Health tech company Fitbit is partnering with the pharmaceutical entity, the Bristol-Myers Squibb-Pfizer Alliance to add new technology to their watches that can detect an irregular heartbeat. The technology detects atrial fibrillation, which is the most common type of irregularity.

“We’re not as healthy as we should be,” said Fitbit CEO and co-founder James Park a few weeks ago at a health summit. “We’re trying to transform ourselves into a behavior-change company to help people manage these more serious conditions,” continued Park. “And ultimately for the health care industry address rising costs as well.”

According to the Center for Disease Control, between 2.1 – 6.7 million individuals in the United States suffer from this condition. AFib, as its called for short, has a variety of symptoms including dizziness, shortness of breath, and heart palpitations. Although, doctors report that a large percentage of patients exhibit no symptoms, and therefore don’t seek medical help in time. That’s where Fitbit’s technology comes in. Although few young people have this disorder, medical professionals estimate that it will affect more than 12 million people by 2030 (as the baby boomer generation continues to age).

“With our continuous, 24/7 on-wrist health tracking capabilities, and our experience delivering personalized, engaging software and services, we believe we can develop content to help bridge the gaps that exist in atrial fibrillation detection, encouraging people to visit their doctor for a prompt diagnosis and potentially reduce their risk of stroke,” said Park in a previous interview.

Fitbit brought this technology to the European market a few weeks ago, and now they’re working with U.S. companies to make the technology to a new level. Fitbit found themselves lacking last year when the Apple Watch Series 4 released similar technology, ECG monitoring, last December.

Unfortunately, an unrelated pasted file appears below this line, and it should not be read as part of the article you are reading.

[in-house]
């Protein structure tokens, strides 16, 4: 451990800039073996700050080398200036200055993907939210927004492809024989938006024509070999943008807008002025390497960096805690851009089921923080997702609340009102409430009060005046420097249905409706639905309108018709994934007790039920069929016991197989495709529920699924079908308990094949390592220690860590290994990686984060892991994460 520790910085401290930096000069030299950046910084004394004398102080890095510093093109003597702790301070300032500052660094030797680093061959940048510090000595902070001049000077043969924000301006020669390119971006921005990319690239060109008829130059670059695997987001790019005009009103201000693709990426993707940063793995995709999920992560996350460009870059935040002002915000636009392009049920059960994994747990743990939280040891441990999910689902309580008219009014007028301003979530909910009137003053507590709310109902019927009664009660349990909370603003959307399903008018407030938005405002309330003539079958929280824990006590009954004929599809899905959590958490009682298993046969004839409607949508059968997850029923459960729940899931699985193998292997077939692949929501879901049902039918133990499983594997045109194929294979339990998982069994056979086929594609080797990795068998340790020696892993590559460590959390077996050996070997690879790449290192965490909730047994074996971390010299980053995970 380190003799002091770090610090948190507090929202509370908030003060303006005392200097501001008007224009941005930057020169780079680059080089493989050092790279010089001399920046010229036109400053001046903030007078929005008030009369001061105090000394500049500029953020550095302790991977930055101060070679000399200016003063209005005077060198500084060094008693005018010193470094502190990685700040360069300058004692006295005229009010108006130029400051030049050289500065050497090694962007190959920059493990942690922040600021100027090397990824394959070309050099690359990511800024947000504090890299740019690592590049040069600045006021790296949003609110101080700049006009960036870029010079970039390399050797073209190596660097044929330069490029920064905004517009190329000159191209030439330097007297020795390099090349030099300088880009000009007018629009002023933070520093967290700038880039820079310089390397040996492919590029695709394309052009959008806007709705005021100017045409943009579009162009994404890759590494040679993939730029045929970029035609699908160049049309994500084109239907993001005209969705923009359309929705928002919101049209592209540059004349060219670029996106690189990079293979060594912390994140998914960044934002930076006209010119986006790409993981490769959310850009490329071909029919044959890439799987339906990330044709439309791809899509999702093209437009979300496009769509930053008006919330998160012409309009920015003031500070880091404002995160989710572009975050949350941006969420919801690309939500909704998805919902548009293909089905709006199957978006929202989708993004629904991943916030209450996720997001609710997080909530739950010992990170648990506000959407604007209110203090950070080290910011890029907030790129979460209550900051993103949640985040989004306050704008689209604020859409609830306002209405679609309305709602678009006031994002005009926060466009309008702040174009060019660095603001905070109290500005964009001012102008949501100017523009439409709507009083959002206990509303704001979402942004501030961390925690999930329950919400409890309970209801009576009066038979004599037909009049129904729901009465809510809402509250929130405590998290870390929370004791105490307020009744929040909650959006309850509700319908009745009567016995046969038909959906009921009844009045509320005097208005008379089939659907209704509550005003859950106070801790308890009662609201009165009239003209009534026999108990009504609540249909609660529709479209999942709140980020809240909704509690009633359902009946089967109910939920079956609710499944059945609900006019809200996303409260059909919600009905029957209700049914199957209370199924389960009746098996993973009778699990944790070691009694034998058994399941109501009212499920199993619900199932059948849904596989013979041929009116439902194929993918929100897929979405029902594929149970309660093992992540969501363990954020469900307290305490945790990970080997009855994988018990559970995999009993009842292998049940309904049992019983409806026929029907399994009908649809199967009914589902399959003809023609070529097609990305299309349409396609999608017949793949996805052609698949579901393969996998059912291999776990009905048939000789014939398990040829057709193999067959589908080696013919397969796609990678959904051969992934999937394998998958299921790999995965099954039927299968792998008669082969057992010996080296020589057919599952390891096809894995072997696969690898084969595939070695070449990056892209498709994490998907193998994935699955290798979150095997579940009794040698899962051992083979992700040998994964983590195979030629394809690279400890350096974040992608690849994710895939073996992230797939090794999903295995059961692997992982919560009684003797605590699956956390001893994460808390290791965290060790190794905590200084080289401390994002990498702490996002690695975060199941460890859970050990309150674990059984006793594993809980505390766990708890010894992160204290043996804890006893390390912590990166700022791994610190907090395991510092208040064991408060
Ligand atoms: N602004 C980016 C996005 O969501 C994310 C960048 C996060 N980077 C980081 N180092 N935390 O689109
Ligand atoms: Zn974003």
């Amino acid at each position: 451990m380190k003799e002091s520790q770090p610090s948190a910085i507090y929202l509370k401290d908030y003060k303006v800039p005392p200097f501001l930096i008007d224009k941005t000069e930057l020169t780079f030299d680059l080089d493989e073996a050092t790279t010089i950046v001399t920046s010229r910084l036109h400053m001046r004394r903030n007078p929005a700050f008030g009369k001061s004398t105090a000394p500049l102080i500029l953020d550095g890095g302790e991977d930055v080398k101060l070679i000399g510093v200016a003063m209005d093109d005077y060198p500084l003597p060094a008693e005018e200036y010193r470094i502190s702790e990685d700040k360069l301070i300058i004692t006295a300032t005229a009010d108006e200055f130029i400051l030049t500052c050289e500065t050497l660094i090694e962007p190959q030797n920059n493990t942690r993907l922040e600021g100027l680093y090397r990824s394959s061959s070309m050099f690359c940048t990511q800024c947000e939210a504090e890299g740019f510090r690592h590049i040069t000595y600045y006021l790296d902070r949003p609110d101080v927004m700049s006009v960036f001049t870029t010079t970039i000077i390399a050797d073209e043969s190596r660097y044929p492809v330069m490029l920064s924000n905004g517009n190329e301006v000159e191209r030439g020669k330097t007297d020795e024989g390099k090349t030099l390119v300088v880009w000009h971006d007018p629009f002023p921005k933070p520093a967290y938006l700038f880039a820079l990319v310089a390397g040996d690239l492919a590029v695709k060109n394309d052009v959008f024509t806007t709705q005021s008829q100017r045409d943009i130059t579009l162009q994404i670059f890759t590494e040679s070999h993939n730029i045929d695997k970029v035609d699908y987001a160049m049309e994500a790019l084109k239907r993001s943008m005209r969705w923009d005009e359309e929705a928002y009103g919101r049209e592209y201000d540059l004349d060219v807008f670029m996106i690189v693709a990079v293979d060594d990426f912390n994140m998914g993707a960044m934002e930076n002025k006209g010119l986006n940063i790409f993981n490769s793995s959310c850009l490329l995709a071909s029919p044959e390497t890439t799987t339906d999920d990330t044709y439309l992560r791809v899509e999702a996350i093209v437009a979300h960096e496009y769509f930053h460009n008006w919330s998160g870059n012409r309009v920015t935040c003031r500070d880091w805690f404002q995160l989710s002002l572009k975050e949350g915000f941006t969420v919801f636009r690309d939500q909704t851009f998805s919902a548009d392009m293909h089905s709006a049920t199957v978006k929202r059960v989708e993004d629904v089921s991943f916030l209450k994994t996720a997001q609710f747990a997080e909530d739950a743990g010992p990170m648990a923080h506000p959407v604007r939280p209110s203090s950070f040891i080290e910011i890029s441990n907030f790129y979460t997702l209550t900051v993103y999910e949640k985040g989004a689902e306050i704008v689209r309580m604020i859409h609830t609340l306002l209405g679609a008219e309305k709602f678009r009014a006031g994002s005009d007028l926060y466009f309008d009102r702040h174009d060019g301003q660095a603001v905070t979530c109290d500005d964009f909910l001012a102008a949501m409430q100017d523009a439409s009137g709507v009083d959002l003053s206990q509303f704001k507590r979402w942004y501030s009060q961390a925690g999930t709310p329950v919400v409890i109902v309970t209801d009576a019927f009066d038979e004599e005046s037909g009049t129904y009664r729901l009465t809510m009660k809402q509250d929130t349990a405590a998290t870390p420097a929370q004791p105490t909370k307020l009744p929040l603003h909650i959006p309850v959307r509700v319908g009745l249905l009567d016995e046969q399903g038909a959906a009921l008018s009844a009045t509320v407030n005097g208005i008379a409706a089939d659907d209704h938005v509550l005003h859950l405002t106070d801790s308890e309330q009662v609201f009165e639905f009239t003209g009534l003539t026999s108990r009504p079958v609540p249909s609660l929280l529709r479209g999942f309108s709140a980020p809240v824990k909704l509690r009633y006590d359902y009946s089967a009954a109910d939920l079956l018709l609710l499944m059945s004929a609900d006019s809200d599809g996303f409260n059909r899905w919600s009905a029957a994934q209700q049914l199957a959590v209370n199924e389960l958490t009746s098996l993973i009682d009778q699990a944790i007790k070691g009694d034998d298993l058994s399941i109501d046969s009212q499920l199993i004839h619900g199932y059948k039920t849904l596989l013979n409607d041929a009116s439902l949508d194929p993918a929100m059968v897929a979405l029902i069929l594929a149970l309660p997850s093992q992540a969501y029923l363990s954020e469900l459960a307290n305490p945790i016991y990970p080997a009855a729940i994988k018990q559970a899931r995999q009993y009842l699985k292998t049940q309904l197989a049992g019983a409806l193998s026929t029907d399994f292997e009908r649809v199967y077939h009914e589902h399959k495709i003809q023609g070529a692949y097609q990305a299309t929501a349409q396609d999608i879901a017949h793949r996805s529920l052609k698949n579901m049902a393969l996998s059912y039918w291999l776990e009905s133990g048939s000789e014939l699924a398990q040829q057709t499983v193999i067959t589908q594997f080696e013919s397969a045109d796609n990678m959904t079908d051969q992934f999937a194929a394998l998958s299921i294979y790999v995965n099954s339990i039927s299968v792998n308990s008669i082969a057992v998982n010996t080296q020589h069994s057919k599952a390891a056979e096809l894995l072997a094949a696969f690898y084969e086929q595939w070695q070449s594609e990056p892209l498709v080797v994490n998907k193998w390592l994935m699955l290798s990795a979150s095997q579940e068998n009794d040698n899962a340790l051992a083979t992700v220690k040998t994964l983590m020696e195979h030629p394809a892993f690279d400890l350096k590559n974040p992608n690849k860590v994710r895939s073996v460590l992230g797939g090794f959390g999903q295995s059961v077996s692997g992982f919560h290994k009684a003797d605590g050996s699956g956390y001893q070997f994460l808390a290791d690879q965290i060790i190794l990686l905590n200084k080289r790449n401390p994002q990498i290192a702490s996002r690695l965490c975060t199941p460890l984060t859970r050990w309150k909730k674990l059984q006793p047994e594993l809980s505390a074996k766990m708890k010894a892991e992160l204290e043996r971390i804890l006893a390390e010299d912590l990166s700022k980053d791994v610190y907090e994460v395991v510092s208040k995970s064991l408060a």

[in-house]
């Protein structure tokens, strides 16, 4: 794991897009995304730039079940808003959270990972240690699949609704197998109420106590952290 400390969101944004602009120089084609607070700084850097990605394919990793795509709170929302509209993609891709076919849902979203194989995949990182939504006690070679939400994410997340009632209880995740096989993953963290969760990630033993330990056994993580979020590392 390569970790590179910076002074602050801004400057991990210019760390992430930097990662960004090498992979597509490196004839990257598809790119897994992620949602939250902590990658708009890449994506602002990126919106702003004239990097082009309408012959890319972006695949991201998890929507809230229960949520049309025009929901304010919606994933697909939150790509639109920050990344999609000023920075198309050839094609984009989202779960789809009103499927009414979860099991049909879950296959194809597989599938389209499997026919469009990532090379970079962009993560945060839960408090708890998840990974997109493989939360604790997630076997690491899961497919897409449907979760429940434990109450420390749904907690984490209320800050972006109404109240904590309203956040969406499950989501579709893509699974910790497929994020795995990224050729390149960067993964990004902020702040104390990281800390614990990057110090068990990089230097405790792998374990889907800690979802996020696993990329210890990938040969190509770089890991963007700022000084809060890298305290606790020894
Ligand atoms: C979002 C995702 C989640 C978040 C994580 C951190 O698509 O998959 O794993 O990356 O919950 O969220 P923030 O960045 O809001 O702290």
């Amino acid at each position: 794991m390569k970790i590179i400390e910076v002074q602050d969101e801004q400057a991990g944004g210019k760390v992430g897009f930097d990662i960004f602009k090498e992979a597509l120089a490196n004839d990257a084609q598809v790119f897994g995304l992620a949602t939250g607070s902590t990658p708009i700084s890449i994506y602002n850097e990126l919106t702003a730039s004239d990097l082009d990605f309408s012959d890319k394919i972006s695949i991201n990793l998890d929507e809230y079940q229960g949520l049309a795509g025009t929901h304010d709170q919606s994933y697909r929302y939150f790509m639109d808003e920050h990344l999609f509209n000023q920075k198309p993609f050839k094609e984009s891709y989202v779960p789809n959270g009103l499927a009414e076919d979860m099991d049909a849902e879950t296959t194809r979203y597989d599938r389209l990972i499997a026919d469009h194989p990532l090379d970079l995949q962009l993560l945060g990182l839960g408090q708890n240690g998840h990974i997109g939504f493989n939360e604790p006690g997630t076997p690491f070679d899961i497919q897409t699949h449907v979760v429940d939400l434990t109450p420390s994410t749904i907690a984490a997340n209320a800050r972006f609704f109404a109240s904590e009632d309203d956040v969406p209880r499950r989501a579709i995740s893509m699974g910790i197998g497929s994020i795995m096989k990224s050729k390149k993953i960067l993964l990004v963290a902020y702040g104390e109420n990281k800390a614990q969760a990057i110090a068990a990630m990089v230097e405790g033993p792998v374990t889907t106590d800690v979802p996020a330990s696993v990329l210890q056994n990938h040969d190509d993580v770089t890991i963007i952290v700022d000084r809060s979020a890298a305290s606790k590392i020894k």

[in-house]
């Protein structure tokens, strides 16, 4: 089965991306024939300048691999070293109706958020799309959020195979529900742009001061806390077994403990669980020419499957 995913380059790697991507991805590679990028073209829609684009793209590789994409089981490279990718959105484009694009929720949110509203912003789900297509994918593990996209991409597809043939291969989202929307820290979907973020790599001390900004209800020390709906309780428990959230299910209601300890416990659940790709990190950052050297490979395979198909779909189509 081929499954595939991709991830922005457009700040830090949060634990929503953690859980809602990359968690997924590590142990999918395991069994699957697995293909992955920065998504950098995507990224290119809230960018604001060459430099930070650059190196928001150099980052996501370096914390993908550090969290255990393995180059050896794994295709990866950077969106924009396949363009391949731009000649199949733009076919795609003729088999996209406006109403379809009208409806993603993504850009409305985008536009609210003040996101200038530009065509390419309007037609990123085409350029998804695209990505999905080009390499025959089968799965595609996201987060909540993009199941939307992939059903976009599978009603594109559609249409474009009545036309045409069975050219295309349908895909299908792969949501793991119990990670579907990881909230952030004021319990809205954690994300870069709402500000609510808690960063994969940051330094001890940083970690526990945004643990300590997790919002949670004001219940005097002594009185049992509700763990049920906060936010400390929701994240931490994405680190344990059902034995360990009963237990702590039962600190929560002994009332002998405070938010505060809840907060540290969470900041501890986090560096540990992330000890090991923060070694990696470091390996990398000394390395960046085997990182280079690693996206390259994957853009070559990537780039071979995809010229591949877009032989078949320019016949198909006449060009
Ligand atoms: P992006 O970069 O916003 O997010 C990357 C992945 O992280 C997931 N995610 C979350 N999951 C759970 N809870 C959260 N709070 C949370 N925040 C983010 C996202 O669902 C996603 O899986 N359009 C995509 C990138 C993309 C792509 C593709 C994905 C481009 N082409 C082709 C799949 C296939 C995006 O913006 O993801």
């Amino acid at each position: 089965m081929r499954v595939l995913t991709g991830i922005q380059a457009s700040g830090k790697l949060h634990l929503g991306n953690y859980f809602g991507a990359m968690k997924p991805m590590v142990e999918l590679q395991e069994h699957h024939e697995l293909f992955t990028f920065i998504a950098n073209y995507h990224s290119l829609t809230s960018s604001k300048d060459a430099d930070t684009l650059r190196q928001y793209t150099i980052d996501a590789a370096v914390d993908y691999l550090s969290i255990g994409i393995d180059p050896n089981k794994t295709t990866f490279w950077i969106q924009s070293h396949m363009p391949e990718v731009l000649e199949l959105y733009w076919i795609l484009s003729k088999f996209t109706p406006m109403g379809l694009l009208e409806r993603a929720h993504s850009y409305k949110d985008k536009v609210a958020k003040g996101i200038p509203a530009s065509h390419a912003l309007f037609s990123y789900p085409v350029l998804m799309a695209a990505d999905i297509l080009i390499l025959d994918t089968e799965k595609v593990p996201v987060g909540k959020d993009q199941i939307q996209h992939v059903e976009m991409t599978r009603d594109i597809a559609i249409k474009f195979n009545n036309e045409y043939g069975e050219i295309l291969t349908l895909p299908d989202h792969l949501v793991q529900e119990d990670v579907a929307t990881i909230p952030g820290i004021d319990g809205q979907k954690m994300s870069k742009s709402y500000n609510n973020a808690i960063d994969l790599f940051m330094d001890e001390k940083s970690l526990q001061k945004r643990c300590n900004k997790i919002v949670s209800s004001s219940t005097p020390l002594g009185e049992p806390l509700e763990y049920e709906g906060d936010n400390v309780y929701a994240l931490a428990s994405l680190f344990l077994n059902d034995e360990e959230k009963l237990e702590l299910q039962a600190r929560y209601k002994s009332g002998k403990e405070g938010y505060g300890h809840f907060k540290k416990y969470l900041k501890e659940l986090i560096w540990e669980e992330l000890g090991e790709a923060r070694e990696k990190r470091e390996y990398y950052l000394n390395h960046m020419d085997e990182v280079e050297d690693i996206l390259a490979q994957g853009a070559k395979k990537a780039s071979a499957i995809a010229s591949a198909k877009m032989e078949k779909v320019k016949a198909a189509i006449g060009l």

Atrial fibrillation is a widespread condition that increases the risk of stroke – very prevalent in individuals over 65, or those who have blood pressure or other heart problems.

“We’re in a new era of healthcare, where we’re not only focused on developing treatments but also looking at the potential of technology and data to help patients learn more about their health,” Angela Hwang, group president of Pfizer’s biopharmaceuticals group, said in a statement. “We are excited about wearables and how our work with BMS and Fitbit may potentially help patients and physicians detect and understand heart rhythm irregularities.”

The Bristol-Myers Squibb-Pfizer Alliance is a joint effort between two biggest pharmaceutical companies to increase awareness of atrial fibrillation and specifically prove the necessary technology to detect this disorder. Apple is also working on a multi-year study with Johnson & Johnson to see if the Apple Watch can diagnose AFib faster than most methods. Both companies are paving the way for greater advancements in health tech.

“When you can run sophisticated data science on it you can understand how to influence people’s behavior and realize exactly what the cost savings are that come out of that,” said Park. “We’re starting to unlock that, and that’s whats sparked a lot of interest from employers, health plans, governments. We just announced something with the government of Singapore where Fitbits will be made available free to 20% of their population, and that’s with the understanding that wearing these devices and understanding that data behind it can have profound impacts on people’s health.”